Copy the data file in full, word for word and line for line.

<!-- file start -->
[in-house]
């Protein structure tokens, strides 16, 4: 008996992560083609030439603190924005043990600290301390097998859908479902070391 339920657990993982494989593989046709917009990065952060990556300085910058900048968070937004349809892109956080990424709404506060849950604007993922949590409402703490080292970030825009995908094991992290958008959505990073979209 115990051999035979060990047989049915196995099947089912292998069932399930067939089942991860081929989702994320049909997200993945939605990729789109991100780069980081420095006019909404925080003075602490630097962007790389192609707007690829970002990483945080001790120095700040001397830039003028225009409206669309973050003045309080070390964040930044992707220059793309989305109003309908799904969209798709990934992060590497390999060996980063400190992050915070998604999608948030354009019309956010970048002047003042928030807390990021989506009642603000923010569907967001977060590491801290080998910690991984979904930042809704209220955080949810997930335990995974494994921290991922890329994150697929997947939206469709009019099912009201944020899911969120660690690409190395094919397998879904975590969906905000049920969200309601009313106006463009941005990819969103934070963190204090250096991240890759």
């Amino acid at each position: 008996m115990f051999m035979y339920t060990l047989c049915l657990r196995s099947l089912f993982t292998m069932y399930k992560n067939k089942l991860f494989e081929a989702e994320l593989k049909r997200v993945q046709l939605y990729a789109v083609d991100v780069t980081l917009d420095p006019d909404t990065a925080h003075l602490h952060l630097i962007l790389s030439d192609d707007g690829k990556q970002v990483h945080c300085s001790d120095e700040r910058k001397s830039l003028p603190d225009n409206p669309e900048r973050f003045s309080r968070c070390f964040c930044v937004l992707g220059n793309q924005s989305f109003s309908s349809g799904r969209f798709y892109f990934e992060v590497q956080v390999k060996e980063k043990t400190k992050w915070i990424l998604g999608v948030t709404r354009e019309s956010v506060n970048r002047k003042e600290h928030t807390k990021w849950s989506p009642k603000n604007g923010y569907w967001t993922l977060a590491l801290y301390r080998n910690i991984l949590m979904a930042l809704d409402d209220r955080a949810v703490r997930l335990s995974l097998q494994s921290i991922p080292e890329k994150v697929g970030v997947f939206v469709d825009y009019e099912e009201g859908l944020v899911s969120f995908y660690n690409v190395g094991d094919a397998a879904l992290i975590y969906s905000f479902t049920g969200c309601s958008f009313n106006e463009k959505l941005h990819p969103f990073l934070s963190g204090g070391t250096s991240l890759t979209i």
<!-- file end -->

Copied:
[in-house]
């Protein structure tokens, strides 16, 4: 008996992560083609030439603190924005043990600290301390097998859908479902070391 339920657990993982494989593989046709917009990065952060990556300085910058900048968070937004349809892109956080990424709404506060849950604007993922949590409402703490080292970030825009995908094991992290958008959505990073979209 115990051999035979060990047989049915196995099947089912292998069932399930067939089942991860081929989702994320049909997200993945939605990729789109991100780069980081420095006019909404925080003075602490630097962007790389192609707007690829970002990483945080001790120095700040001397830039003028225009409206669309973050003045309080070390964040930044992707220059793309989305109003309908799904969209798709990934992060590497390999060996980063400190992050915070998604999608948030354009019309956010970048002047003042928030807390990021989506009642603000923010569907967001977060590491801290080998910690991984979904930042809704209220955080949810997930335990995974494994921290991922890329994150697929997947939206469709009019099912009201944020899911969120660690690409190395094919397998879904975590969906905000049920969200309601009313106006463009941005990819969103934070963190204090250096991240890759």
């Amino acid at each position: 008996m115990f051999m035979y339920t060990l047989c049915l657990r196995s099947l089912f993982t292998m069932y399930k992560n067939k089942l991860f494989e081929a989702e994320l593989k049909r997200v993945q046709l939605y990729a789109v083609d991100v780069t980081l917009d420095p006019d909404t990065a925080h003075l602490h952060l630097i962007l790389s030439d192609d707007g690829k990556q970002v990483h945080c300085s001790d120095e700040r910058k001397s830039l003028p603190d225009n409206p669309e900048r973050f003045s309080r968070c070390f964040c930044v937004l992707g220059n793309q924005s989305f109003s309908s349809g799904r969209f798709y892109f990934e992060v590497q956080v390999k060996e980063k043990t400190k992050w915070i990424l998604g999608v948030t709404r354009e019309s956010v506060n970048r002047k003042e600290h928030t807390k990021w849950s989506p009642k603000n604007g923010y569907w967001t993922l977060a590491l801290y301390r080998n910690i991984l949590m979904a930042l809704d409402d209220r955080a949810v703490r997930l335990s995974l097998q494994s921290i991922p080292e890329k994150v697929g970030v997947f939206v469709d825009y009019e099912e009201g859908l944020v899911s969120f995908y660690n690409v190395g094991d094919a397998a879904l992290i975590y969906s905000f479902t049920g969200c309601s958008f009313n106006e463009k959505l941005h990819p969103f990073l934070s963190g204090g070391t250096s991240l890759t979209i």